UK technology businesses continued to overshadow their European counterparts this year when it came to value and investment levels, although both have fallen in the face of economic headwinds as the pandemic-fuelled boom has ground to a halt.
In total, UK tech companies marked a drop in investment from $36 billion in 2021 to $27.9 billion in 2022 — about three times the level of the second-largest recipient, Germany, on $10.8 billion. London remained the most attractive European hub for capital, with $19.2 billion of financing, followed by Paris with $9.9 billion.
Last year there was a surge of investment in Europe’s tech industry, with a record $100 billion deployed, a number that is expected to fall to $85 billion in 2022 as confidence in the sector cools. Despite the downturn, this is more than double the amount raised in 2020 of $38.8 billion, which the analysis said showed how far the European tech ecosystem had developed.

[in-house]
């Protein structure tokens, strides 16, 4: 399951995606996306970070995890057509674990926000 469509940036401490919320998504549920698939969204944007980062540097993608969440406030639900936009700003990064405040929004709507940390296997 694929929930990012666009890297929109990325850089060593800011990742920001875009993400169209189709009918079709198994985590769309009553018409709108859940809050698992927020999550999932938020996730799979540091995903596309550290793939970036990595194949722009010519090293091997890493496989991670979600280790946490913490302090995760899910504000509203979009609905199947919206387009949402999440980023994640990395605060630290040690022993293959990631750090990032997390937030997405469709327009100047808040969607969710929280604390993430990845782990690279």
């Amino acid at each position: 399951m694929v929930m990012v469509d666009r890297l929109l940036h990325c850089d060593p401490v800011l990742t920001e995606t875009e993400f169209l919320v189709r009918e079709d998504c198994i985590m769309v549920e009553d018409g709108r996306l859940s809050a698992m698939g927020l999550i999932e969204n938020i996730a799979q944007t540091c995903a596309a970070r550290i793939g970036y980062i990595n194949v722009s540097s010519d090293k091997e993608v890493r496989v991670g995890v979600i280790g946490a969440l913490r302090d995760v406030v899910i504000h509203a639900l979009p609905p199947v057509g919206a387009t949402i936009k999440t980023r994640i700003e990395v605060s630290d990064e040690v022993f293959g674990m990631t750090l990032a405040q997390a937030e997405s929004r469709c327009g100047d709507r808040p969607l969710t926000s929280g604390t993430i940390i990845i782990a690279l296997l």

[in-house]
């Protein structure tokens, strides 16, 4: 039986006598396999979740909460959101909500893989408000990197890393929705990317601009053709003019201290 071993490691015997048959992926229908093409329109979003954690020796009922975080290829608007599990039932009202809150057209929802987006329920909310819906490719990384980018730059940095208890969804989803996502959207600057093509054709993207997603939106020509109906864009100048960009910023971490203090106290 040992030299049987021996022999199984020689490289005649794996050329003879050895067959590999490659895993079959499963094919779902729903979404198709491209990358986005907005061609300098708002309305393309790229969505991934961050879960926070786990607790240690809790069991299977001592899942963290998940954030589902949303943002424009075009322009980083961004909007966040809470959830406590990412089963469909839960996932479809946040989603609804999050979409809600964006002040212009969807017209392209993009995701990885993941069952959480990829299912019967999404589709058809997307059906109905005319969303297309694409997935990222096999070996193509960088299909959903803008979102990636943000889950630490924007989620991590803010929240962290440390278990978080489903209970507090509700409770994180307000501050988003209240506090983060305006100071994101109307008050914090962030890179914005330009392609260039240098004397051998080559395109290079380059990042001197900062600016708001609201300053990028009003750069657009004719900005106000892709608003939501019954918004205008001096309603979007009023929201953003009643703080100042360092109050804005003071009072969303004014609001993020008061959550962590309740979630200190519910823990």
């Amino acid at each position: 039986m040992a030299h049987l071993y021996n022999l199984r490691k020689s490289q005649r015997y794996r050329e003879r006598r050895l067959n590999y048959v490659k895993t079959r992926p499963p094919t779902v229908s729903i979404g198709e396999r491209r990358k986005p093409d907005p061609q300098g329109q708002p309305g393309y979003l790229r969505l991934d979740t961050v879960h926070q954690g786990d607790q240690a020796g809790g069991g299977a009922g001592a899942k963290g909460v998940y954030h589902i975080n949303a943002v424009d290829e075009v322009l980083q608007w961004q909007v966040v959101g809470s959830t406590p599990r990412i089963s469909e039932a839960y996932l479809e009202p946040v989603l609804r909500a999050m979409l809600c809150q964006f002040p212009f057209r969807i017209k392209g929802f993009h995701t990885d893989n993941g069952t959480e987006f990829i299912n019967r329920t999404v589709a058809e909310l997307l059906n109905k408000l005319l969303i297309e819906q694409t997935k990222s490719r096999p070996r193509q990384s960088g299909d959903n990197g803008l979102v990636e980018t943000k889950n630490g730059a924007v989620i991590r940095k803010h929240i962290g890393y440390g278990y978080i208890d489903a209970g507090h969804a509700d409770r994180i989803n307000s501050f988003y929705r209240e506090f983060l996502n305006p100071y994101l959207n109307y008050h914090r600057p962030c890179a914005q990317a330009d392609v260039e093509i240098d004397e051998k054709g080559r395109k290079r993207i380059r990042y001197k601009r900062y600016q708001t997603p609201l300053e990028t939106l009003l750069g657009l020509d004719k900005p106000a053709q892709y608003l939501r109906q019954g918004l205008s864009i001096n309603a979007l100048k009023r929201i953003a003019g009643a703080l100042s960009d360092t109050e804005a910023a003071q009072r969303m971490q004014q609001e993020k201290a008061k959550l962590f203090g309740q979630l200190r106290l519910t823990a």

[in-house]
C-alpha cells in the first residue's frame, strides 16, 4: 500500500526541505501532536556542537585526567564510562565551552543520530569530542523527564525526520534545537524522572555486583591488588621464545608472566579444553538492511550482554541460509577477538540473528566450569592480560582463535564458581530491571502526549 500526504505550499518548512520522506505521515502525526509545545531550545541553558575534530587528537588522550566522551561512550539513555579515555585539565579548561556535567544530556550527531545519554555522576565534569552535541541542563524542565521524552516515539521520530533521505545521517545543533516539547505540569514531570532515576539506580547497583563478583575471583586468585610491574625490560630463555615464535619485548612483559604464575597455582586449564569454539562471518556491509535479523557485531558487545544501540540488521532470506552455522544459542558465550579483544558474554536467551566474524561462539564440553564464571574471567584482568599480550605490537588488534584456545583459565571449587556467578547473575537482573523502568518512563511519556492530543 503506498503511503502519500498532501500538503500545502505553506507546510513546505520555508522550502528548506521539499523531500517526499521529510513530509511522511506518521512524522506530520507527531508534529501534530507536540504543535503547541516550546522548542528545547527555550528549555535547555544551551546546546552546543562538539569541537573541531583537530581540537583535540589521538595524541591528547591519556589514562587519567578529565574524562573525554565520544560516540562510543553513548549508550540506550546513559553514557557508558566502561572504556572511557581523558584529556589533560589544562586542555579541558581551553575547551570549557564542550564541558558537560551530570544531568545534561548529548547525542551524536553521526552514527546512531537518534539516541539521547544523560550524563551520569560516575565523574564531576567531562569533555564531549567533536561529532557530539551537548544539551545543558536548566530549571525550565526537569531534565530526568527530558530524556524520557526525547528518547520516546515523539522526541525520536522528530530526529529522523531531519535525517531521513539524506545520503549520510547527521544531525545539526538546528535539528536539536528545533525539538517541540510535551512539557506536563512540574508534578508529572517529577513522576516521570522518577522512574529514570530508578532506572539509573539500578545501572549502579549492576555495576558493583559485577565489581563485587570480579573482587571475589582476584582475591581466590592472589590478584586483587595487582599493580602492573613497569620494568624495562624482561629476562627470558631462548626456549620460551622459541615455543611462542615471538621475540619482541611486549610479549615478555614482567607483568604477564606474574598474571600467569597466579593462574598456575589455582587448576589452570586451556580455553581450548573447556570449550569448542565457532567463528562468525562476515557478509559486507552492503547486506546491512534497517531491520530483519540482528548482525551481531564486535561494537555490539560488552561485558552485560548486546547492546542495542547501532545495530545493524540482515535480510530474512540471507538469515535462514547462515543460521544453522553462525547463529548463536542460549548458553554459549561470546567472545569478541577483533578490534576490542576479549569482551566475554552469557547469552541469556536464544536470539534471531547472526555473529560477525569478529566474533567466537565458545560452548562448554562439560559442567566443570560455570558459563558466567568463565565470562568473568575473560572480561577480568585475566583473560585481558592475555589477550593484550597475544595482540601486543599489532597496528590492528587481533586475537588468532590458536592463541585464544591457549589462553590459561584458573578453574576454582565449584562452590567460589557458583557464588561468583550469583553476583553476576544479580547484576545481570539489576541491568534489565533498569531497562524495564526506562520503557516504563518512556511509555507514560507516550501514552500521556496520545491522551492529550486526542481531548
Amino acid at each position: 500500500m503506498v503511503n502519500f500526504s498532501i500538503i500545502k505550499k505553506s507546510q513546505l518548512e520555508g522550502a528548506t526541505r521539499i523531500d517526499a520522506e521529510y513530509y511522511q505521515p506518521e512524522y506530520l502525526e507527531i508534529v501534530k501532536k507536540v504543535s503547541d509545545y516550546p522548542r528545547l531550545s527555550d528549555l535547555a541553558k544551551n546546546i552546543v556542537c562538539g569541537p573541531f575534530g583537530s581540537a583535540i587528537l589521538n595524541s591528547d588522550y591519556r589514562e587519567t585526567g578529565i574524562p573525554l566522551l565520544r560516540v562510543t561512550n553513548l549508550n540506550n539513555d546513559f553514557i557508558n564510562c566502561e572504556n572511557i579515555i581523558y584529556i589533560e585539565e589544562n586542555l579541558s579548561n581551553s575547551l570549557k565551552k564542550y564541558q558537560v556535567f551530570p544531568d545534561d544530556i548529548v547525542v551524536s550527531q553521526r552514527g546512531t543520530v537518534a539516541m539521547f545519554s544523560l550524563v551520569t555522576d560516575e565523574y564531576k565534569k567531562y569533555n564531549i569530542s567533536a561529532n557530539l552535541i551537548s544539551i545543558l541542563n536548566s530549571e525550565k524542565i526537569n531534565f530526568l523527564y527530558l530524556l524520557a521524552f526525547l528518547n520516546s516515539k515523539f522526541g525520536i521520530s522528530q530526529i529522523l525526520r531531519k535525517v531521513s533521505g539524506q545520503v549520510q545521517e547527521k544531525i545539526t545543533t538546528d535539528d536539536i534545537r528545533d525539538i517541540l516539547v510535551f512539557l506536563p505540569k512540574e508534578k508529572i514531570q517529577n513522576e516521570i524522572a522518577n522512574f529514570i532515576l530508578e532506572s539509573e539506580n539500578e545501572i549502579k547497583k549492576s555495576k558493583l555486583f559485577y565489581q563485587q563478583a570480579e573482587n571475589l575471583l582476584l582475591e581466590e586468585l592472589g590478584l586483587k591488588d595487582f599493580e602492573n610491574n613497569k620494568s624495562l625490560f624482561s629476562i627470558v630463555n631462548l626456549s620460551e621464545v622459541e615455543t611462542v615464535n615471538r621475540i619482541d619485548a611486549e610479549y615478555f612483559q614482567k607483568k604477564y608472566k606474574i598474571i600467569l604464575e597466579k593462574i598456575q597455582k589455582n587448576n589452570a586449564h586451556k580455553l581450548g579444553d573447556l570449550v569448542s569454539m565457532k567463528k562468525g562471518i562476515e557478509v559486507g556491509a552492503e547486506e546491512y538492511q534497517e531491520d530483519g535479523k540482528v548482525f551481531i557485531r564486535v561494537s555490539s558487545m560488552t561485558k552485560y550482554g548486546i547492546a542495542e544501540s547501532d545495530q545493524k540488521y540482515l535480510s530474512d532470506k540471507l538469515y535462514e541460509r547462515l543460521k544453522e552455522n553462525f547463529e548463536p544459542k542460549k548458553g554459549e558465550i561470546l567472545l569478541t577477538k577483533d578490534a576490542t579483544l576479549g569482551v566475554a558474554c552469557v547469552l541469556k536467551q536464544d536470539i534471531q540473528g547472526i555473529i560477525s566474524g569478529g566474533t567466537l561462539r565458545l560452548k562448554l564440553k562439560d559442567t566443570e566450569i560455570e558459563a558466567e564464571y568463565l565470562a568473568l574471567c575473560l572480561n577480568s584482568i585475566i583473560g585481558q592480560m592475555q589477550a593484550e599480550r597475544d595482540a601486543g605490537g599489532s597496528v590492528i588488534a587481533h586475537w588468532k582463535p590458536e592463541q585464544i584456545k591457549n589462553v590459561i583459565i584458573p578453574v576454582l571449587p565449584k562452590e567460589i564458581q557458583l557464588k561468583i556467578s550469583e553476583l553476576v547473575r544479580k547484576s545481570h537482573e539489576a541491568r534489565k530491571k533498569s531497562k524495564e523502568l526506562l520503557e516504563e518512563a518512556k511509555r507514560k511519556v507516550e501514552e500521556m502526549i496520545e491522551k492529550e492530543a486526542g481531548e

The annual state of European tech report compiled by Atomico, the venture capital firm, laid bare the impact of the downturn on the sector as valuations have tumbled and job cuts have increased. The research has looked at the health of the ecosystem of both public and private technology businesses in the region since 2015.
It described 2022 as a “year of two halves” because at the start of the year there were soaring levels of investment in technology companies, a continuation of the pandemic-fuelled “frenzy” of 2021, but from July this started to die away as backers became more wary. Investors have record pools of capital; it is just being distributed more cautiously — $84 billion was available at the end of 2021, the last period for which data was provided.
Overall, the market value of European technology companies, including the UK, fell by $400 billion in 2022, from $3.1 trillion to $2.7 trillion.
The UK and Ireland are still home to the highest number of unicorns, with 118 firms valued at more than $1 billion each, followed by Germany, Austria and Switzerland, which collectively have 77 between them.
The number of people who lost their jobs “increased rapidly” last month. Overall this year, 14,000 tech staff in Europe were laid off, 7 per cent of the global total.